People with this disorder leave bed, without waking up, and walk around. In certain cases, people do things they also do in everyday life. According to research done, sleepwalking seems to be a problem related to the mechanism of waking up.
What people do while sleepwalking[change | change source]
The activities can be as simple as sitting up in bed, walking to the bathroom, and cleaning. Sometimes they are dangerous; examples include cooking, driving, extremely violent gesture or grabbing at hallucinated objects, or even homicide.
Generally, sleepwalking cases consist of simple, repeated behaviours; occasionally there are reports of people performing complex behaviours while asleep, but the legitimacy of these claims is often disputed. In 2004, sleep medicine experts in Australia claimed to have successfully treated a woman who claimed to have sex with strangers in her sleep. In December 2008, reports were published of a woman who sent semi-coherent emails while sleepwalking, including one inviting a friend around for dinner and drinks. Sleepwalkers often have little or no memory of the what they do, because they are not truly conscious. Their eyes are open, but their expression is dim and glazed over. Sleepwalking may last as little as 30 seconds or as long as thirty minutes.
How common is sleepwalking?[change | change source]
There is no data about how common sleepwalking is. Estimates say that one to two percent of adults are sleepwalkers. Sleepwalking seems to be more common in children, between ten and thirty percent of children are affected; in most cases, they stop sleepwalking during puberty. Most cases of sleepwalking are temporary, they occur once, or only a few times. It looks like some sleepwalking may be inherited; very often, people who are sleepwalkers have other sleepwalkers in the family.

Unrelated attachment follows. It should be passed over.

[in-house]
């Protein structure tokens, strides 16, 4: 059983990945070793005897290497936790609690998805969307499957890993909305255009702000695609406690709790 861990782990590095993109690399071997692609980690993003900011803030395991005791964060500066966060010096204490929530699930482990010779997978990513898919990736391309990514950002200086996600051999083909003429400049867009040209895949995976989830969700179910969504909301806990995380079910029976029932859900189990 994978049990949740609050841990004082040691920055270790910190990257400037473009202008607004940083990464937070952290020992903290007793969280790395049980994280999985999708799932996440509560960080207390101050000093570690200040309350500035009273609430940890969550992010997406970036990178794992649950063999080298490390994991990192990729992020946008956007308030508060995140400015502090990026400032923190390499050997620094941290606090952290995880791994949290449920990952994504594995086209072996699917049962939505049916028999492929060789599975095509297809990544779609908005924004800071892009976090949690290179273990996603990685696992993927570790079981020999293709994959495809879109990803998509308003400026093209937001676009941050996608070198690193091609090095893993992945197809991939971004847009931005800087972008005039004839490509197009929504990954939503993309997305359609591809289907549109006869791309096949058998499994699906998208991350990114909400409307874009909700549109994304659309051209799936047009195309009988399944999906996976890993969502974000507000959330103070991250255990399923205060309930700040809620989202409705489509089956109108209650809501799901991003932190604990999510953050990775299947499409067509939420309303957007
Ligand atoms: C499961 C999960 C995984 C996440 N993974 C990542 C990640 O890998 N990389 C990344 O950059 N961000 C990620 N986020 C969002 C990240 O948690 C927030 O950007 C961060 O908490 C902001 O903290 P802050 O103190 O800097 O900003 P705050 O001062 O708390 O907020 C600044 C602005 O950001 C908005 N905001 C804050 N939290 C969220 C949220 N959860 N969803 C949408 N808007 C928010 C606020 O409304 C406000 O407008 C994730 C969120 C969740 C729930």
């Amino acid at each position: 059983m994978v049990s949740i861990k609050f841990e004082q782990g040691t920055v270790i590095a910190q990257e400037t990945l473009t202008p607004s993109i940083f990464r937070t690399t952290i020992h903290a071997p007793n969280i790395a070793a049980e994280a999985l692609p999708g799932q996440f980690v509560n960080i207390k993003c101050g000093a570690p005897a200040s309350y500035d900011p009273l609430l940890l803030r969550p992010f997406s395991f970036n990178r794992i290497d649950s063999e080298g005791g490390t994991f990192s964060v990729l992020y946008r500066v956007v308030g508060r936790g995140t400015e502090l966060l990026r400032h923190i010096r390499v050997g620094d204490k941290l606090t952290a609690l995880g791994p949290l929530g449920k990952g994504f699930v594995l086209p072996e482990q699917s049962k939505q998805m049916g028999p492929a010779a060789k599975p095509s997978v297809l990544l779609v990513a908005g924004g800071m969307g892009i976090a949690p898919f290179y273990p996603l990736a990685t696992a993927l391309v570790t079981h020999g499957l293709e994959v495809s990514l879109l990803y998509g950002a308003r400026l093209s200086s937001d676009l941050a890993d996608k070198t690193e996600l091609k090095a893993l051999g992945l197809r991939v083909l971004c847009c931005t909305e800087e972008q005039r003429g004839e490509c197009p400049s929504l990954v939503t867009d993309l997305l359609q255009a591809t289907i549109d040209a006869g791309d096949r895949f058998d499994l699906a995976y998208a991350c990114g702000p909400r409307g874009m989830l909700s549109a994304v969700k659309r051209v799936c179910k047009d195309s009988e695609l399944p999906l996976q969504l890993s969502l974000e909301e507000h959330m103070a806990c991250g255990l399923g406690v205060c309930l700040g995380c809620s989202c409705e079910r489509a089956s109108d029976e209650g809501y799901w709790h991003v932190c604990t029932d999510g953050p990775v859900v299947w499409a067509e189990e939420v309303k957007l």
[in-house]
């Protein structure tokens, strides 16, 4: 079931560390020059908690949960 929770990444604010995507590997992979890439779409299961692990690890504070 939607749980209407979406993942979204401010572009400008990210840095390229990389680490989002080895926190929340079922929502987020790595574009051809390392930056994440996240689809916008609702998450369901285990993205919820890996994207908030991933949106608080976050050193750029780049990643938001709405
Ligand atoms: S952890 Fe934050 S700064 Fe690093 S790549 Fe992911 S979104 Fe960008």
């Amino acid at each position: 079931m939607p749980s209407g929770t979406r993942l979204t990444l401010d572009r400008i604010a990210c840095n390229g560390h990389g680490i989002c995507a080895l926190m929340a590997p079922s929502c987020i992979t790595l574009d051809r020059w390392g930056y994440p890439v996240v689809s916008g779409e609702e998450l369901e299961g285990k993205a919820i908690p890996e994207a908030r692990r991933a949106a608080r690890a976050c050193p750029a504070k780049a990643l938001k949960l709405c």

Treatment[change | change source]
Because people can hurt themselves while sleepwalking, it is a good idea to either wake a sleepwalker, or to guide the person back to bed. There are drugs that can be given to treat the condition. As there is no therapy, many experts are against the use of drugs.
References[change | change source]
- Barlow, David H. and V. Mark Durand 2008. Abnormal psychology: an integrative approach. Cengage Learning, p. 300. ISBN 0-495-09556-7
- Swanson, Jenifer, ed. "Sleepwalking." Sleep Disorders Sourcebook. MI: Omnigraphics, 1999. 249–254, 351–352.
- Sleepwalking, sleep murder, sleep walking, automatism, sleep apnea, insanity defense, obstructive sleep apnea, narcolepsy, insomnia, cataplexy, sleepiness, sleep walking, daytime sleepiness, upper airway, CPAP, hypoxemia, UVVP, uvula, Somnoplasty, ob...
- Rosalind Cartwright, Ph.D. (July 2004). "Sleepwalking Violence: A Sleep Disorder, a Legal Dilemma, and a Psychological Challenge" (pdf). Am J Psychiatry (161): 1149-1158. http://ajp.psychiatryonline.org/cgi/reprint/161/7/1149.
- Rachel Nowak (2004-10-15). "Sleepwalking woman had sex with strangers". New Scientist. https://www.newscientist.com/article.ns?id=dn6540. Retrieved 2007-04-30.
- Telegraph, December 17, 2008.
- Lavie, Peretz, Atul Malhotra, and Giora Pillar. Sleep disorders : diagnosis, management and treatment : a handbook for clinicians. London: Martin Dunitz, 2002. 146–147.